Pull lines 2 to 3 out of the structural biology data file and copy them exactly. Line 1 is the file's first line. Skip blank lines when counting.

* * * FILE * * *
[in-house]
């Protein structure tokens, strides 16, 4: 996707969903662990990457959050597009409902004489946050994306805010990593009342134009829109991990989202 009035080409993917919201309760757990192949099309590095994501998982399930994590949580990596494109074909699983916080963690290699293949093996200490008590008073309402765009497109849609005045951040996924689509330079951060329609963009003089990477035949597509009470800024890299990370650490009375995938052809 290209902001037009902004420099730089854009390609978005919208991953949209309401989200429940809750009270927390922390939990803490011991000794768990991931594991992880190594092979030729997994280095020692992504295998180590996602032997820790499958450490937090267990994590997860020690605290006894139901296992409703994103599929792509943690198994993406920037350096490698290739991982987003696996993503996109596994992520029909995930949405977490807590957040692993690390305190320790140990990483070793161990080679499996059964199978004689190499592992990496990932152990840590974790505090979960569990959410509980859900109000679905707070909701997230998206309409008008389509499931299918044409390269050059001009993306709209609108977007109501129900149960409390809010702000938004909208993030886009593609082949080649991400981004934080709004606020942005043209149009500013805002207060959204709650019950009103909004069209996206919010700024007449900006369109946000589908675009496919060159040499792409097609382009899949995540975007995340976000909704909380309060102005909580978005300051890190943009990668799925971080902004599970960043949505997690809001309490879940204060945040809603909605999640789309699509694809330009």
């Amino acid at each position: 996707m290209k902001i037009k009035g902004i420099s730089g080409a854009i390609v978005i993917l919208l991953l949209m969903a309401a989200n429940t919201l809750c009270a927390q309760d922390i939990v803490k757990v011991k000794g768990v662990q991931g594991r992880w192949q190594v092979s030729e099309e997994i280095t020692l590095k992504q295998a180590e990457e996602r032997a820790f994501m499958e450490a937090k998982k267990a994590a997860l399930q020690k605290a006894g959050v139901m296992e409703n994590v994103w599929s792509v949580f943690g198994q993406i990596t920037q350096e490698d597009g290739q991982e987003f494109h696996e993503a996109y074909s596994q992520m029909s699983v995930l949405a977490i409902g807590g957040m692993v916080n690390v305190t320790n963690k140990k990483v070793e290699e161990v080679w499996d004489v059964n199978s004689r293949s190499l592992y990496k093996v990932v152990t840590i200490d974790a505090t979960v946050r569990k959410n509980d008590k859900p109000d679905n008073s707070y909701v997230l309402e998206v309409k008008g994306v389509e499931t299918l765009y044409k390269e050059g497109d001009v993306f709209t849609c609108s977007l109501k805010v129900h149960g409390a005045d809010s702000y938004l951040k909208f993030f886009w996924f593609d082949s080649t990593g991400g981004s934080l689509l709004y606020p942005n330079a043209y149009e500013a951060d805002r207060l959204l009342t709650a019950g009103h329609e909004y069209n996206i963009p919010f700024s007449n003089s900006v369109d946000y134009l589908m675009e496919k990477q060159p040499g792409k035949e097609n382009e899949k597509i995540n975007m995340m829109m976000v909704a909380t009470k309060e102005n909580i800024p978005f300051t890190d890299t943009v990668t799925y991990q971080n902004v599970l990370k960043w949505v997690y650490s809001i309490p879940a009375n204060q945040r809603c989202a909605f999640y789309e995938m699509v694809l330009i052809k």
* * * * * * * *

């Protein structure tokens, strides 16, 4: 996707969903662990990457959050597009409902004489946050994306805010990593009342134009829109991990989202 009035080409993917919201309760757990192949099309590095994501998982399930994590949580990596494109074909699983916080963690290699293949093996200490008590008073309402765009497109849609005045951040996924689509330079951060329609963009003089990477035949597509009470800024890299990370650490009375995938052809 290209902001037009902004420099730089854009390609978005919208991953949209309401989200429940809750009270927390922390939990803490011991000794768990991931594991992880190594092979030729997994280095020692992504295998180590996602032997820790499958450490937090267990994590997860020690605290006894139901296992409703994103599929792509943690198994993406920037350096490698290739991982987003696996993503996109596994992520029909995930949405977490807590957040692993690390305190320790140990990483070793161990080679499996059964199978004689190499592992990496990932152990840590974790505090979960569990959410509980859900109000679905707070909701997230998206309409008008389509499931299918044409390269050059001009993306709209609108977007109501129900149960409390809010702000938004909208993030886009593609082949080649991400981004934080709004606020942005043209149009500013805002207060959204709650019950009103909004069209996206919010700024007449900006369109946000589908675009496919060159040499792409097609382009899949995540975007995340976000909704909380309060102005909580978005300051890190943009990668799925971080902004599970960043949505997690809001309490879940204060945040809603909605999640789309699509694809330009």
């Amino acid at each position: 996707m290209k902001i037009k009035g902004i420099s730089g080409a854009i390609v978005i993917l919208l991953l949209m969903a309401a989200n429940t919201l809750c009270a927390q309760d922390i939990v803490k757990v011991k000794g768990v662990q991931g594991r992880w192949q190594v092979s030729e099309e997994i280095t020692l590095k992504q295998a180590e990457e996602r032997a820790f994501m499958e450490a937090k998982k267990a994590a997860l399930q020690k605290a006894g959050v139901m296992e409703n994590v994103w599929s792509v949580f943690g198994q993406i990596t920037q350096e490698d597009g290739q991982e987003f494109h696996e993503a996109y074909s596994q992520m029909s699983v995930l949405a977490i409902g807590g957040m692993v916080n690390v305190t320790n963690k140990k990483v070793e290699e161990v080679w499996d004489v059964n199978s004689r293949s190499l592992y990496k093996v990932v152990t840590i200490d974790a505090t979960v946050r569990k959410n509980d008590k859900p109000d679905n008073s707070y909701v997230l309402e998206v309409k008008g994306v389509e499931t299918l765009y044409k390269e050059g497109d001009v993306f709209t849609c609108s977007l109501k805010v129900h149960g409390a005045d809010s702000y938004l951040k909208f993030f886009w996924f593609d082949s080649t990593g991400g981004s934080l689509l709004y606020p942005n330079a043209y149009e500013a951060d805002r207060l959204l009342t709650a019950g009103h329609e909004y069209n996206i963009p919010f700024s007449n003089s900006v369109d946000y134009l589908m675009e496919k990477q060159p040499g792409k035949e097609n382009e899949k597509i995540n975007m995340m829109m976000v909704a909380t009470k309060e102005n909580i800024p978005f300051t890190d890299t943009v990668t799925y991990q971080n902004v599970l990370k960043w949505v997690y650490s809001i309490p879940a009375n204060q945040r809603c989202a909605f999640y789309e995938m699509v694809l330009i052809k």